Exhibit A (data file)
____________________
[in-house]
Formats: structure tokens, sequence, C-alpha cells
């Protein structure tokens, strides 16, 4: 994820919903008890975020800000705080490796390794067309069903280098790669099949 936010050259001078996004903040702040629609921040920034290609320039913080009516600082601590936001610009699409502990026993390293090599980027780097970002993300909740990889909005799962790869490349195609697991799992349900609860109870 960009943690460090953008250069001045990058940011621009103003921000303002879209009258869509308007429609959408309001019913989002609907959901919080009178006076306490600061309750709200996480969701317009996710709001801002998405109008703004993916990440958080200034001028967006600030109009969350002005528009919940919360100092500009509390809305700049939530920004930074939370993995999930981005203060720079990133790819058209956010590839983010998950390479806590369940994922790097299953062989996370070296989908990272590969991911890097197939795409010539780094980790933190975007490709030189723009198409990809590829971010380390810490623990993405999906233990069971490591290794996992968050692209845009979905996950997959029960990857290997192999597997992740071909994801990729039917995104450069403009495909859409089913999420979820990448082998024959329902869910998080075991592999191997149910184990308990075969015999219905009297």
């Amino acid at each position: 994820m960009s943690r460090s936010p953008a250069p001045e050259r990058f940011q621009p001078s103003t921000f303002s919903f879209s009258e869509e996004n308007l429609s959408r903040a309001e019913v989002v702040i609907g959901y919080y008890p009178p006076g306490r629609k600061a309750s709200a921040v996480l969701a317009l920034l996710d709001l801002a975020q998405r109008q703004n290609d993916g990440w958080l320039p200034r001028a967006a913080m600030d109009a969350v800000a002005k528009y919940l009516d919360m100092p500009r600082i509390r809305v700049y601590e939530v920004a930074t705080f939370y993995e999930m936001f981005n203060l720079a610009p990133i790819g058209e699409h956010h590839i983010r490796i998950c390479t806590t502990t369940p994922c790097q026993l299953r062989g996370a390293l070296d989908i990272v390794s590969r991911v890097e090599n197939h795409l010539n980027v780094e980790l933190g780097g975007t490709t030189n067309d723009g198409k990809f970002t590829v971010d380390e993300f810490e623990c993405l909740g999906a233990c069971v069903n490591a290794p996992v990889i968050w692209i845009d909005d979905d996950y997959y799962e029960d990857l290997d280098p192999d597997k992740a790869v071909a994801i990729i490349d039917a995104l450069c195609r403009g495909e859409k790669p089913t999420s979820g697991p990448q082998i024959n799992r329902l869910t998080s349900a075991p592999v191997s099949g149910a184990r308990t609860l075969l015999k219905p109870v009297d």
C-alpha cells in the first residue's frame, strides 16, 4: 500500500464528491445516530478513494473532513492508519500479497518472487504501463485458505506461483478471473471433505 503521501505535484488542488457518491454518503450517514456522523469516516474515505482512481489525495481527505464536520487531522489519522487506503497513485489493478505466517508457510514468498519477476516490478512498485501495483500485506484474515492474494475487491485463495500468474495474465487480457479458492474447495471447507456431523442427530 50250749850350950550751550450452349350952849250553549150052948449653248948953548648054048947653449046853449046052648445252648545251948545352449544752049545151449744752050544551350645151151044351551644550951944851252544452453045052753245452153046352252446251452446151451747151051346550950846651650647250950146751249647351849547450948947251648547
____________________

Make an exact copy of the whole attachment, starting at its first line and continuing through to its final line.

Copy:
[in-house]
Formats: structure tokens, sequence, C-alpha cells
């Protein structure tokens, strides 16, 4: 994820919903008890975020800000705080490796390794067309069903280098790669099949 936010050259001078996004903040702040629609921040920034290609320039913080009516600082601590936001610009699409502990026993390293090599980027780097970002993300909740990889909005799962790869490349195609697991799992349900609860109870 960009943690460090953008250069001045990058940011621009103003921000303002879209009258869509308007429609959408309001019913989002609907959901919080009178006076306490600061309750709200996480969701317009996710709001801002998405109008703004993916990440958080200034001028967006600030109009969350002005528009919940919360100092500009509390809305700049939530920004930074939370993995999930981005203060720079990133790819058209956010590839983010998950390479806590369940994922790097299953062989996370070296989908990272590969991911890097197939795409010539780094980790933190975007490709030189723009198409990809590829971010380390810490623990993405999906233990069971490591290794996992968050692209845009979905996950997959029960990857290997192999597997992740071909994801990729039917995104450069403009495909859409089913999420979820990448082998024959329902869910998080075991592999191997149910184990308990075969015999219905009297």
């Amino acid at each position: 994820m960009s943690r460090s936010p953008a250069p001045e050259r990058f940011q621009p001078s103003t921000f303002s919903f879209s009258e869509e996004n308007l429609s959408r903040a309001e019913v989002v702040i609907g959901y919080y008890p009178p006076g306490r629609k600061a309750s709200a921040v996480l969701a317009l920034l996710d709001l801002a975020q998405r109008q703004n290609d993916g990440w958080l320039p200034r001028a967006a913080m600030d109009a969350v800000a002005k528009y919940l009516d919360m100092p500009r600082i509390r809305v700049y601590e939530v920004a930074t705080f939370y993995e999930m936001f981005n203060l720079a610009p990133i790819g058209e699409h956010h590839i983010r490796i998950c390479t806590t502990t369940p994922c790097q026993l299953r062989g996370a390293l070296d989908i990272v390794s590969r991911v890097e090599n197939h795409l010539n980027v780094e980790l933190g780097g975007t490709t030189n067309d723009g198409k990809f970002t590829v971010d380390e993300f810490e623990c993405l909740g999906a233990c069971v069903n490591a290794p996992v990889i968050w692209i845009d909005d979905d996950y997959y799962e029960d990857l290997d280098p192999d597997k992740a790869v071909a994801i990729i490349d039917a995104l450069c195609r403009g495909e859409k790669p089913t999420s979820g697991p990448q082998i024959n799992r329902l869910t998080s349900a075991p592999v191997s099949g149910a184990r308990t609860l075969l015999k219905p109870v009297d």
C-alpha cells in the first residue's frame, strides 16, 4: 500500500464528491445516530478513494473532513492508519500479497518472487504501463485458505506461483478471473471433505 503521501505535484488542488457518491454518503450517514456522523469516516474515505482512481489525495481527505464536520487531522489519522487506503497513485489493478505466517508457510514468498519477476516490478512498485501495483500485506484474515492474494475487491485463495500468474495474465487480457479458492474447495471447507456431523442427530 50250749850350950550751550450452349350952849250553549150052948449653248948953548648054048947653449046853449046052648445252648545251948545352449544752049545151449744752050544551350645151151044351551644550951944851252544452453045052753245452153046352252446251452446151451747151051346550950846651650647250950146751249647351849547450948947251648547